Freedom Middle 8th Grader Earns Bob W. Jerrolds Reading Achievement Award

picture-collage-with-student-and-plaqueWhen he arrived in the United States from Gambia at the age of five, Freedom Middle School eighth grade student Muhammad Sosseh could barely read or understand English.

Today, Sosseh cannot imagine a world without English literature. His passion and dedication for reading the English language has helped him earn attention, accolades and awards—and once again put DeKalb County School District (DCSD) achievement at the forefront.

Sosseh recently claimed first place for the 6th- 12th grade division in an essay contest hosted by the Georgia Reading Association, also known as the Bob W. Jerrolds’ Reading Achievement Award. The Freedom Middle eighth grader was honored at the Georgia Reading Association’s most recent annual ceremony in Byron, Georgia.

Students were instructed to submit an essay with the theme, “What Reading Means to Me,” and judged on the effectiveness of language, attitude toward reading, variety of genres, grammar, and the overall amount of time spent reading.

Sosseh—who has checked out more than 2,000 books over the course of eight years at DCSD—made judges’ work easy.

“I have never met a student with over 2,000 books checked out during their eight years of matriculation in DeKalb County School District,” said teacher-librarian and Helen Ruffin Reading Bowl coach Pamela Taylor, who nominated Sosseh for the award.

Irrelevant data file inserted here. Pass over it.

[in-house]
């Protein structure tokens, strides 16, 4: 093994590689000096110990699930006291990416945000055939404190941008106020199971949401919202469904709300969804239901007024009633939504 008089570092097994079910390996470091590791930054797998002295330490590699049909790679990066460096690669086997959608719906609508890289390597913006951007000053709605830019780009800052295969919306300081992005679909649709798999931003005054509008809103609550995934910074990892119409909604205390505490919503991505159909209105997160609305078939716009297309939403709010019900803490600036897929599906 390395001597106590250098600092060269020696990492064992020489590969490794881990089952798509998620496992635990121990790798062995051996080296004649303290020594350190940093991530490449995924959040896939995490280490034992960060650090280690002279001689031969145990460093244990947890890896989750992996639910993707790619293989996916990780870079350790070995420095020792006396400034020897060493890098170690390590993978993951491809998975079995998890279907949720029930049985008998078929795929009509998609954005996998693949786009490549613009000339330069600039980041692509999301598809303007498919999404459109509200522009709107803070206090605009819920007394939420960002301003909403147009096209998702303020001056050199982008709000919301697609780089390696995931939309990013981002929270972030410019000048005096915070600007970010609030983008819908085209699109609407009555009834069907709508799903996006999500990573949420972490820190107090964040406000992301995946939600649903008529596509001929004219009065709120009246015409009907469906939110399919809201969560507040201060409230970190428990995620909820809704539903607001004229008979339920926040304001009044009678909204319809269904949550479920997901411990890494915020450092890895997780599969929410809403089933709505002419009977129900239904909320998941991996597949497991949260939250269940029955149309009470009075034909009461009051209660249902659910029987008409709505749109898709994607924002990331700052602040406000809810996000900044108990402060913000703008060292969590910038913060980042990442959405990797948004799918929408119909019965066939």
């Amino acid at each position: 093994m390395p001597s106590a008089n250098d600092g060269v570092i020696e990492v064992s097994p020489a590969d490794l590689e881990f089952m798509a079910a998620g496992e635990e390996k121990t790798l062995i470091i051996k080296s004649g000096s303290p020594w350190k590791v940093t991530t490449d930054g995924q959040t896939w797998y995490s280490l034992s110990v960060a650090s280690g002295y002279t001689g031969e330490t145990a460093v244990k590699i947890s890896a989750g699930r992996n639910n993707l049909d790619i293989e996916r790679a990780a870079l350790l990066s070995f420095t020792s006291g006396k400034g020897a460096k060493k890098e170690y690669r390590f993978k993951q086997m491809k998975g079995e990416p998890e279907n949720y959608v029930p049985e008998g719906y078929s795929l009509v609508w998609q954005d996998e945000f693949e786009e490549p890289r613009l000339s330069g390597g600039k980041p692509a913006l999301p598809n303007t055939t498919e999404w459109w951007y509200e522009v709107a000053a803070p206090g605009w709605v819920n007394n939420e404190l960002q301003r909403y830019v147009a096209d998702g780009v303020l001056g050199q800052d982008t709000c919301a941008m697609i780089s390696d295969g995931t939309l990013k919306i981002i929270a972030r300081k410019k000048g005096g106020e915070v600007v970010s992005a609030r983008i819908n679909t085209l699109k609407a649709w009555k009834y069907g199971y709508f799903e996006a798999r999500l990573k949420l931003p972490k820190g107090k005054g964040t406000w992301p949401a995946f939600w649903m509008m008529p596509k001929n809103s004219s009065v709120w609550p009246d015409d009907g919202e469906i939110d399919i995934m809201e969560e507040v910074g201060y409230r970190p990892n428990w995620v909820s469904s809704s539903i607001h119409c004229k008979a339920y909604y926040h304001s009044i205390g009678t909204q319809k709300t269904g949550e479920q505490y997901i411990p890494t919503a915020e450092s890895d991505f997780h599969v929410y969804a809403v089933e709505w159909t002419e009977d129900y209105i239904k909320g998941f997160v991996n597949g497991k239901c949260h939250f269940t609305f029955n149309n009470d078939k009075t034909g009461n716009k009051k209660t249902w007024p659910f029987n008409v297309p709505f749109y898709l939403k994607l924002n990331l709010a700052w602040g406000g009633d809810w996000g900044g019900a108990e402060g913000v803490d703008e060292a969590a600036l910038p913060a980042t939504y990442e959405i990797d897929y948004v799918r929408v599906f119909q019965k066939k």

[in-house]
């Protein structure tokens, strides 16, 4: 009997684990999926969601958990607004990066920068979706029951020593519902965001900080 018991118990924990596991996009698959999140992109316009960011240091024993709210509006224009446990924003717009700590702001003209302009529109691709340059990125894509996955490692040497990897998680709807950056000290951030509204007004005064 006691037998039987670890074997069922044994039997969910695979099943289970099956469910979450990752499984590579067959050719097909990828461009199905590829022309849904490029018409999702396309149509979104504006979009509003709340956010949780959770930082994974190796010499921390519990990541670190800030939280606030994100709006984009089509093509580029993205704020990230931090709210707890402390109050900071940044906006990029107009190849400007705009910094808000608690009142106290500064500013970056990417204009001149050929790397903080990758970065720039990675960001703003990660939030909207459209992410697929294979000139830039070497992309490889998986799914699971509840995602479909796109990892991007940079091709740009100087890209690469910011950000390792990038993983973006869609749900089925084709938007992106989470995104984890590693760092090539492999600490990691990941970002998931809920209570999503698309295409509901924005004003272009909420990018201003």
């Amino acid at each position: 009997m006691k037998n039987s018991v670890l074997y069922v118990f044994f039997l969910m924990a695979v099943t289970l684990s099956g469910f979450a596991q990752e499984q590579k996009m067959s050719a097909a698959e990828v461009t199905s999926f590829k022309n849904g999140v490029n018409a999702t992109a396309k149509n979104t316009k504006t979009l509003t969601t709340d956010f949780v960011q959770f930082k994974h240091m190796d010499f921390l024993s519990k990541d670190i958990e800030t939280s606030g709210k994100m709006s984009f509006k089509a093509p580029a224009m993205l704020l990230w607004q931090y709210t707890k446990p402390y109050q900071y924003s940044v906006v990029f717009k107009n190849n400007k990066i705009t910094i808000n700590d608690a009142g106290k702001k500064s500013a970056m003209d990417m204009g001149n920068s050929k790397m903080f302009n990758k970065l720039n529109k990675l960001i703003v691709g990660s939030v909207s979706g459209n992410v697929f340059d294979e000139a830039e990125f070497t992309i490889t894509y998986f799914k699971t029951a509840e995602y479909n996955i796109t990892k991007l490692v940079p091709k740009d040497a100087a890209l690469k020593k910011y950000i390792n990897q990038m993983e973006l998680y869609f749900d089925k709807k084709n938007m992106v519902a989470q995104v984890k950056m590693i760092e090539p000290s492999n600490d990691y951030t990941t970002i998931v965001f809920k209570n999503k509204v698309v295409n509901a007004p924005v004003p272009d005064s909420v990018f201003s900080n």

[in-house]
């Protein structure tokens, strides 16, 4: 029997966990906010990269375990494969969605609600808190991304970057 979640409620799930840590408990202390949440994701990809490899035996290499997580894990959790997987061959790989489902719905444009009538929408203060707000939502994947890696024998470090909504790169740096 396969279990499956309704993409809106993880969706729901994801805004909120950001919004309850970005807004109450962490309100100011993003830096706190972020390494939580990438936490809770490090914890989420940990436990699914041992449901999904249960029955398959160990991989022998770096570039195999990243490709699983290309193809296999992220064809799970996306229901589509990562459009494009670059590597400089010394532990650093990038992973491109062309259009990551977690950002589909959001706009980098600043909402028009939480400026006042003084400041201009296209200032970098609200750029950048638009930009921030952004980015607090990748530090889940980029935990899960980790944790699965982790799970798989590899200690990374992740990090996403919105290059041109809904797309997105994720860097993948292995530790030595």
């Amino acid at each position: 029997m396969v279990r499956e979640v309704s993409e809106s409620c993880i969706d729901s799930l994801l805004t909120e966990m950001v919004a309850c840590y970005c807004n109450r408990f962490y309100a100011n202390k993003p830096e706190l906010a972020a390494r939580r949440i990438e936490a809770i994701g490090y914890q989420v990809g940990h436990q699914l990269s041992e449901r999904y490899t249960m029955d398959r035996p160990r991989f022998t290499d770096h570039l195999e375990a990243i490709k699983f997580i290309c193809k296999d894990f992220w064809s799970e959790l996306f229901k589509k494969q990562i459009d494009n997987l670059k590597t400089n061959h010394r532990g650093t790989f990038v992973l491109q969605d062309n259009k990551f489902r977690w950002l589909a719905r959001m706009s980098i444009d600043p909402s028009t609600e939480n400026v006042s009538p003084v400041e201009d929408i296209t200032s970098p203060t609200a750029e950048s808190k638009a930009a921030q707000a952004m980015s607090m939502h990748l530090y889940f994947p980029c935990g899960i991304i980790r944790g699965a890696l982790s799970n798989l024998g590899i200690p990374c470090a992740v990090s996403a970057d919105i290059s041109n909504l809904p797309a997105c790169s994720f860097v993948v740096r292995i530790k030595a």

Taylor calls Sosseh a student leader who willingly helps his peers with reading. He is also an honor student, a member of Freedom’s Elite Book Club, and a proud member of the school’s Helen Ruffin Reading Bowl team.

Sosseh’s love for reading began when he first arrived in America. His father would take him and his sister to the DeKalb County Public Library in Clarkston each week to check out books, which helped him learn the alphabet and new vocabulary.

By the time he could read, recognize new ideas, and learn new concepts, Sosseh was hooked.

“As I went through elementary school, reading improved my vocabulary and taught me a lot of new things,” Sosseh said. “It introduced me to new concepts and other ways of thinking, and that’s one of the reasons why I’m so open minded to the world. Life would be dull and uninteresting without reading a good book.”

Sosseh credits the act of reading’s ability to transport the reader and impart an endless amount of knowledge.

“I’ve always enjoyed reading,” Sosseh said. “When I’m reading, I can imagine the story in my head. I can see what I’m reading—I really get into a zone. The more you read, the more you know.”